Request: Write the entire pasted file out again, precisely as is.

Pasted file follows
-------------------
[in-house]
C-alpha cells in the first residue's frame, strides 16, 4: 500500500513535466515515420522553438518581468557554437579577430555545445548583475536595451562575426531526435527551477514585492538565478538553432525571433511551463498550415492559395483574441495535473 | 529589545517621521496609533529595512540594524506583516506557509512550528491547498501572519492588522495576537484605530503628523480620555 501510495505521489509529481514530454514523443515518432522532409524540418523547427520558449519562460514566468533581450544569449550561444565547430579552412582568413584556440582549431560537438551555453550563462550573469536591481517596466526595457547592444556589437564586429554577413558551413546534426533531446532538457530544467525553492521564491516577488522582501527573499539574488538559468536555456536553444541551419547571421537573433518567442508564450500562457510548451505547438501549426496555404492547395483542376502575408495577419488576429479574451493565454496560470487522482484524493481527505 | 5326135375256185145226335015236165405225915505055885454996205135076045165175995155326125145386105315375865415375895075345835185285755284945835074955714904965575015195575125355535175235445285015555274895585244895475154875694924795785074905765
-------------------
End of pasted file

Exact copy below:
[in-house]
C-alpha cells in the first residue's frame, strides 16, 4: 500500500513535466515515420522553438518581468557554437579577430555545445548583475536595451562575426531526435527551477514585492538565478538553432525571433511551463498550415492559395483574441495535473 | 529589545517621521496609533529595512540594524506583516506557509512550528491547498501572519492588522495576537484605530503628523480620555 501510495505521489509529481514530454514523443515518432522532409524540418523547427520558449519562460514566468533581450544569449550561444565547430579552412582568413584556440582549431560537438551555453550563462550573469536591481517596466526595457547592444556589437564586429554577413558551413546534426533531446532538457530544467525553492521564491516577488522582501527573499539574488538559468536555456536553444541551419547571421537573433518567442508564450500562457510548451505547438501549426496555404492547395483542376502575408495577419488576429479574451493565454496560470487522482484524493481527505 | 5326135375256185145226335015236165405225915505055885454996205135076045165175995155326125145386105315375865415375895075345835185285755284945835074955714904965575015195575125355535175235445285015555274895585244895475154875694924795785074905765